Rodríguez-López continued: “It’s very exciting to have the opportunity to make another record, it’s very exciting that people want to hear new music and it’s very exciting that we can go and play for them.
“There’s this reminder that we can all come together over something that we share in common, which is music. Playing live is really where it’s at for us, because you get to experience it together and it becomes this living, breathing thing.”
After 10 years away, The Mars Volta have returned to a new generation of fans ready to experience their acclaimed live show for the first time. Bixler-Zavala wants it to offer people “church and the playground”.
“Not in the organised religion sense, but in the sense where you’re overcome by the spirit of it and you can’t put your finger on it exactly but you’re moved in some sort of emotional way,” he added.
Rodríguez-López continued: “And togetherness. That’s the playground part. You really are creating something together and there’s this ability to share in the truest sense. You feel part of the universe. That’s what we want for ourselves as well. We don’t want anything for ourselves that we don’t want for everyone else.”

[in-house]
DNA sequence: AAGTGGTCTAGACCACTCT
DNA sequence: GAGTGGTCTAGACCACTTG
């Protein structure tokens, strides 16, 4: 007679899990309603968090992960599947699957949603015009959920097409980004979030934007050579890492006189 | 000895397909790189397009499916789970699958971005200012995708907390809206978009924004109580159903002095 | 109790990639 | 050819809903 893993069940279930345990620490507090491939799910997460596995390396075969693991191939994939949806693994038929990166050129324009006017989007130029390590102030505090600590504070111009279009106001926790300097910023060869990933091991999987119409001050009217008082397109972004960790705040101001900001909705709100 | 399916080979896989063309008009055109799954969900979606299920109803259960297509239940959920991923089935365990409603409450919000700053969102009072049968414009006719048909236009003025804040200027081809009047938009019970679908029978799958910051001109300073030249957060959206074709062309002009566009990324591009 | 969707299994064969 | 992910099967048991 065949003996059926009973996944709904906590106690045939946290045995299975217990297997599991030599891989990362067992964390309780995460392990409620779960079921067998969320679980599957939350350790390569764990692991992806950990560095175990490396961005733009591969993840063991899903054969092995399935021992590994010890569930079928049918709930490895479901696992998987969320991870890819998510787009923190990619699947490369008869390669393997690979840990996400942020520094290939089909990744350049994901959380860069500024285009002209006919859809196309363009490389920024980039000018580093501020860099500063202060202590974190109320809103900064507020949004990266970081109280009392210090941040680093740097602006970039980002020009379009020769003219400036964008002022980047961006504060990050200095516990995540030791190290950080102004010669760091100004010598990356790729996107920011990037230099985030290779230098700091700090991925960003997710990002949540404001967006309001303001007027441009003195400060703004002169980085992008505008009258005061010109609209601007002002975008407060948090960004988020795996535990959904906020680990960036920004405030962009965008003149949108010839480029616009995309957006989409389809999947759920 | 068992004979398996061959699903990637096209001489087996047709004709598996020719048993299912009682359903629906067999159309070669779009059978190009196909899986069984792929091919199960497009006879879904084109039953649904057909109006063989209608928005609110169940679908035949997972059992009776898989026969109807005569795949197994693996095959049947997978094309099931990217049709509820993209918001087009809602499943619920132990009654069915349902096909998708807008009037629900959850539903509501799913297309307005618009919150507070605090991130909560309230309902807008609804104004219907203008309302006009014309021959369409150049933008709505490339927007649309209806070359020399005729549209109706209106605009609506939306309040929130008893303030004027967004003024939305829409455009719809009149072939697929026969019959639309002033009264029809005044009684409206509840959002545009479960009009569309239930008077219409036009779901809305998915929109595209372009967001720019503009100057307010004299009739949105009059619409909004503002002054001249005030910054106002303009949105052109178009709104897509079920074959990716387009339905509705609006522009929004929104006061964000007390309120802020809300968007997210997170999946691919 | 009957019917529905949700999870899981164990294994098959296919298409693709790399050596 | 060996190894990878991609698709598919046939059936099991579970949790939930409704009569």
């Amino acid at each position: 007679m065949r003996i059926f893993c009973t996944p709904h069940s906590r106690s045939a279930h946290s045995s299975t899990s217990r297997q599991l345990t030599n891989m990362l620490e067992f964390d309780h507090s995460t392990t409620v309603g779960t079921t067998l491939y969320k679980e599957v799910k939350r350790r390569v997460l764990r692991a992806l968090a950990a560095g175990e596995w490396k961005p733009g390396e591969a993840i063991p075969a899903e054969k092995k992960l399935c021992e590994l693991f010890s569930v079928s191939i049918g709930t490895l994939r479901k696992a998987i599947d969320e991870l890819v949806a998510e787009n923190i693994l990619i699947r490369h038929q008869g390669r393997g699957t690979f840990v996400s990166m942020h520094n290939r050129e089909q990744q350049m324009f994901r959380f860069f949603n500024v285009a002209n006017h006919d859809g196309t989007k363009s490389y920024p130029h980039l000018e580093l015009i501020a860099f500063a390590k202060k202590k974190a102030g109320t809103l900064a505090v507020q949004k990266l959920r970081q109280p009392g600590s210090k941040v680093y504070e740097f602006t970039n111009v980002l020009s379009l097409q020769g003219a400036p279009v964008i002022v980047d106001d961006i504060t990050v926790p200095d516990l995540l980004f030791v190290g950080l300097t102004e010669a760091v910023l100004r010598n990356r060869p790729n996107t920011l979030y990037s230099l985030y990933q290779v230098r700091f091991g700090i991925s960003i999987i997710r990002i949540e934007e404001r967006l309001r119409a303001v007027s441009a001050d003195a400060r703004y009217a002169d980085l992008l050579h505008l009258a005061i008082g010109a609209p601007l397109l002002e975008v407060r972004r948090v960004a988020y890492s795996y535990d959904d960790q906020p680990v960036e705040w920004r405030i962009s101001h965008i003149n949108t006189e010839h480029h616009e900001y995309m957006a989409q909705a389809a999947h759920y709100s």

Before the release of ‘The Mars Volta’, the band defiantly said they weren’t afraid of “losing fans” with new material but they needn’t have worried. The Mars Volta’s return has been overwhelmingly positive.
“We’re so used to people being haters all the time that it’s hard to decipher when someone’s showing you love, especially in the internet age,” said Bixler-Zavala. “I just assume everyone’s coming after us. It’s strange to me that anyone ever has a positive thing to say about us now. I’m used to being super defensive, because we’ve both encountered that our whole lives.”
He went on: “It’s real easy for people to make fun of the band with the singer with the high voice, the big hair, the girl pants, and all the other stereotypes of what we are – but it turns out a lot of people have been rooting for us.”